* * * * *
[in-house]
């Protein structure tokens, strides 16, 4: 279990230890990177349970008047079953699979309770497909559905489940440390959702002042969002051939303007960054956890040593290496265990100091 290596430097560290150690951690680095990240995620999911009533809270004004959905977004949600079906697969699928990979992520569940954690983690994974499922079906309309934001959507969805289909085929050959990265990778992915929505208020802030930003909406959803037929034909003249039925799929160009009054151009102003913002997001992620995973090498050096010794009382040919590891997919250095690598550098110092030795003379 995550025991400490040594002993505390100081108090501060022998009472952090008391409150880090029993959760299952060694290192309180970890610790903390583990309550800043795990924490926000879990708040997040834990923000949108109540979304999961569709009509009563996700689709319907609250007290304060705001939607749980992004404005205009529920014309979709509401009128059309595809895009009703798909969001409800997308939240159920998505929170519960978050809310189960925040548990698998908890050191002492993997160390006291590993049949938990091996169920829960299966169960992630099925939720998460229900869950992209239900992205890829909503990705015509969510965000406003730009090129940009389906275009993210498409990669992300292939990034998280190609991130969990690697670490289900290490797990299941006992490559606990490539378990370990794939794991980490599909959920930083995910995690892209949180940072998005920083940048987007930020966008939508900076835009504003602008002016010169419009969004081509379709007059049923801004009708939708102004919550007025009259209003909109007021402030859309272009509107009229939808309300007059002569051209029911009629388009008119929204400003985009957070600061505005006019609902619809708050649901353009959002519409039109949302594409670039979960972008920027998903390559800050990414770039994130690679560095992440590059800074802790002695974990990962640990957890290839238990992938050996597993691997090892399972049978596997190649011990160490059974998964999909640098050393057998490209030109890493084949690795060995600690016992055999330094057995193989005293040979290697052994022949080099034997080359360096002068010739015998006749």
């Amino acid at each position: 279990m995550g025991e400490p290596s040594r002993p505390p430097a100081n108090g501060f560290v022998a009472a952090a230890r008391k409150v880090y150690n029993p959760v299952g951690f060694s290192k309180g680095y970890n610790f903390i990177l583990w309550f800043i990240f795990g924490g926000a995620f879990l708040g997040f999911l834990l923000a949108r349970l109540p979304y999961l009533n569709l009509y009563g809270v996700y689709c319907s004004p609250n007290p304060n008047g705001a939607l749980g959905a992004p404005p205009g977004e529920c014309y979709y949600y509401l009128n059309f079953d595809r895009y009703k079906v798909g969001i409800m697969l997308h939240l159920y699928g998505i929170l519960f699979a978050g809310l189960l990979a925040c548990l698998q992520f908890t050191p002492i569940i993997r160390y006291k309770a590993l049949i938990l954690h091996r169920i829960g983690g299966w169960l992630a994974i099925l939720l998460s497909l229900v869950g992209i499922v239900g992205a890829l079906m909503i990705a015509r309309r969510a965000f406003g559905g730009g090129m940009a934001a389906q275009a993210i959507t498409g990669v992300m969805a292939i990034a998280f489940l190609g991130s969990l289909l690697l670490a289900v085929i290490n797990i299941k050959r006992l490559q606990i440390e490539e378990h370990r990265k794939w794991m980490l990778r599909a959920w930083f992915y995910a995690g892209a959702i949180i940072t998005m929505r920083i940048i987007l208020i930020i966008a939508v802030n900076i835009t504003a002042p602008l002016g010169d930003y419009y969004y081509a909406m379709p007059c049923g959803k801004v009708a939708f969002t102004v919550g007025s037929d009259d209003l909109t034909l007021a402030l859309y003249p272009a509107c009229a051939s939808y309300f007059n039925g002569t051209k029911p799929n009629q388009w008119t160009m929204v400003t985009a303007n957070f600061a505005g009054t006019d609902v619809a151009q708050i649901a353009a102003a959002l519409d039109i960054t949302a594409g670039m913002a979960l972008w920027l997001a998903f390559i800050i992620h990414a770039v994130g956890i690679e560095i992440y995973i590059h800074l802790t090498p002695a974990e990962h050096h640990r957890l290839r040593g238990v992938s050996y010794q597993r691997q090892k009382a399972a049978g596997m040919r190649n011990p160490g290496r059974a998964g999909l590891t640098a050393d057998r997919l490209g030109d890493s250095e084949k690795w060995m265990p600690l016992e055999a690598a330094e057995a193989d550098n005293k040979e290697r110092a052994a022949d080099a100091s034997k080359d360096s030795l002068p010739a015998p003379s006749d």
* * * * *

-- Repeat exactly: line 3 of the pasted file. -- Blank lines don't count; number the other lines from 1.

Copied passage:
């Amino acid at each position: 279990m995550g025991e400490p290596s040594r002993p505390p430097a100081n108090g501060f560290v022998a009472a952090a230890r008391k409150v880090y150690n029993p959760v299952g951690f060694s290192k309180g680095y970890n610790f903390i990177l583990w309550f800043i990240f795990g924490g926000a995620f879990l708040g997040f999911l834990l923000a949108r349970l109540p979304y999961l009533n569709l009509y009563g809270v996700y689709c319907s004004p609250n007290p304060n008047g705001a939607l749980g959905a992004p404005p205009g977004e529920c014309y979709y949600y509401l009128n059309f079953d595809r895009y009703k079906v798909g969001i409800m697969l997308h939240l159920y699928g998505i929170l519960f699979a978050g809310l189960l990979a925040c548990l698998q992520f908890t050191p002492i569940i993997r160390y006291k309770a590993l049949i938990l954690h091996r169920i829960g983690g299966w169960l992630a994974i099925l939720l998460s497909l229900v869950g992209i499922v239900g992205a890829l079906m909503i990705a015509r309309r969510a965000f406003g559905g730009g090129m940009a934001a389906q275009a993210i959507t498409g990669v992300m969805a292939i990034a998280f489940l190609g991130s969990l289909l690697l670490a289900v085929i290490n797990i299941k050959r006992l490559q606990i440390e490539e378990h370990r990265k794939w794991m980490l990778r599909a959920w930083f992915y995910a995690g892209a959702i949180i940072t998005m929505r920083i940048i987007l208020i930020i966008a939508v802030n900076i835009t504003a002042p602008l002016g010169d930003y419009y969004y081509a909406m379709p007059c049923g959803k801004v009708a939708f969002t102004v919550g007025s037929d009259d209003l909109t034909l007021a402030l859309y003249p272009a509107c009229a051939s939808y309300f007059n039925g002569t051209k029911p799929n009629q388009w008119t160009m929204v400003t985009a303007n957070f600061a505005g009054t006019d609902v619809a151009q708050i649901a353009a102003a959002l519409d039109i960054t949302a594409g670039m913002a979960l972008w920027l997001a998903f390559i800050i992620h990414a770039v994130g956890i690679e560095i992440y995973i590059h800074l802790t090498p002695a974990e990962h050096h640990r957890l290839r040593g238990v992938s050996y010794q597993r691997q090892k009382a399972a049978g596997m040919r190649n011990p160490g290496r059974a998964g999909l590891t640098a050393d057998r997919l490209g030109d890493s250095e084949k690795w060995m265990p600690l016992e055999a690598a330094e057995a193989d550098n005293k040979e290697r110092a052994a022949d080099a100091s034997k080359d360096s030795l002068p010739a015998p003379s006749d």